Endocerids were among some half a dozen cephalopod orders that appeared in the Lower Ordovician. They reached their greatest diversity during the Lower to Mid-Ordovician, but were already in decline by the middle of this period with most genera becoming extinct by the end of the Sandbian (late Ordovician), while some rare hangers on lasted into the Silurian.[2] In any case, the endocerid lineage became completely extinct relatively early on in cephalopod history.



Endocerids evolved from the earlier ellesmerocerids, most likely from a genus similar to Pachendoceras. This ellesmerocerid gave rise to Proendoceras, the earliest representative of the Proterocameroceratidae and hence of the Endocerida. Endocerids evolved from ellesmerocerids by reduction of siphuncle diaphragms and the development of endocones. In the early part of the mid-Lower Ordovician, the Endocerida quickly diversified into many different families. In true endocerids, there was a trend of overall increasing size, eventually resulting in massive orthoconic genera such as Endoceras and Cameroceras. In another lineage (now known as Bisonocerida), the siphuncle grew more complex, resulting in genera such as Chihlioceras and Allotrioceras.


Citing its diversity, Curt Teichert (1964) placed the Endocerida in its own subclass called the Endoceroidea or Endoceratoidea (which some Russian paleontologists ranked as a superorder instead. Rousseau Flower rejected this separation on the grounds that endocerids were no more diverse or complex than any other order. He considered them to be simply another order within the Nautiloidea.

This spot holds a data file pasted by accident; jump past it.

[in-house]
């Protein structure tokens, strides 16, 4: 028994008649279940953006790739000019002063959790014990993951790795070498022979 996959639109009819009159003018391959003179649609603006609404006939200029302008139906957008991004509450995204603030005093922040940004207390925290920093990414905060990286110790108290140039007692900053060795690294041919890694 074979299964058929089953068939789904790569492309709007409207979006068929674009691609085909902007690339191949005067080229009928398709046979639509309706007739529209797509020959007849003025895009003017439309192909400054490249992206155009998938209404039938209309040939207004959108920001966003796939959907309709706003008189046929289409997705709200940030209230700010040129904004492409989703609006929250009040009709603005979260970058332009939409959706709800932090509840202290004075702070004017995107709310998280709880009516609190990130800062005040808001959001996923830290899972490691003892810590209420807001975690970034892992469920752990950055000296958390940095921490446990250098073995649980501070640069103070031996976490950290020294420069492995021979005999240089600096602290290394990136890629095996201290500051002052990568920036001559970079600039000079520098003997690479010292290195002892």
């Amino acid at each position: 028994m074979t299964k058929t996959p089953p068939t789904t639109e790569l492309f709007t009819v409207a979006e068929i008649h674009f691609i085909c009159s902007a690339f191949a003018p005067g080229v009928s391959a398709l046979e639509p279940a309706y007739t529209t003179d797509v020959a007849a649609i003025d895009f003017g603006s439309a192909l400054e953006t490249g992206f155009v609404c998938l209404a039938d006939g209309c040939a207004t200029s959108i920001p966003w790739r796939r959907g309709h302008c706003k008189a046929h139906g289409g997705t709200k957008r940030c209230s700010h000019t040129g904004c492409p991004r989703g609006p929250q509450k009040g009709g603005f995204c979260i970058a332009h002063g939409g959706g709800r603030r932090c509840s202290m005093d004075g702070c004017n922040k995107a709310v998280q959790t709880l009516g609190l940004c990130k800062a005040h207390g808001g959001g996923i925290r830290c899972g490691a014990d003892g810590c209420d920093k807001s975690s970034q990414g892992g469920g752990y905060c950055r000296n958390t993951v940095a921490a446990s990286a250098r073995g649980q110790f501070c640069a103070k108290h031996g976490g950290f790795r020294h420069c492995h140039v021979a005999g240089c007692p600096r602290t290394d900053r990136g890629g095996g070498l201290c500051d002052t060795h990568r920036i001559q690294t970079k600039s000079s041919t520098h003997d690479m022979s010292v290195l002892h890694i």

Flower (1958) divided the Endocerida into two suborders, the Proterocamerocerina and the Endocerina. As he defined the two suborders, Proterocamerocerina included the Proterocameroceratidae, Manchuroceratidae, and Emmonsoceratidae, while Endocerina included the Piloceratidae and Endoceratidae. Endocerid classification since then has relied on a dichotomy between short-shelled forms with complex endocones and long-shelled forms with simple endocones.

Endocerid relationships have been difficult to establish both within the order and relative to other nautiloids. Their generally orthoconic shell shape and dorsomyarian muscle scars are similar to the subclass Orthoceratoidea, which are ancestral to ammonoids (ammonites) and coleoids (squid, octopus, etc.).[8] However, their nautilosiphonate connecting ring structure and lack of cameral deposits are more similar to living nautilus and their proposed ancestors, the subclass Multiceratoidea. Some studies have re-established Endoceratoidea to clarify that endocerids occupy a unique subclass of nautiloids.[9]

Restudy of piloceratid-like families with complex endocones has suggested that Endocerida in its broadest form is polyphyletic, with piloceratid-like and proterocameroceratid-like members having independent origins from ellesmerocerids. In light of this issue, the numerous piloceratid-like families were placed within a new order, Bisonocerida.[10] Bisonocerida may still be related to endocerids within Endoceratoidea.[9]

See alsoEdit


  1. ^ a b Kröger, Björn; Yun-Bai, Zhang (2008). "Pulsed cephalopod diversification during the Ordovician". Palaeogeography, Palaeoclimatology, Palaeoecology. 273: 174–183. doi:10.1016/j.palaeo.2008.12.015.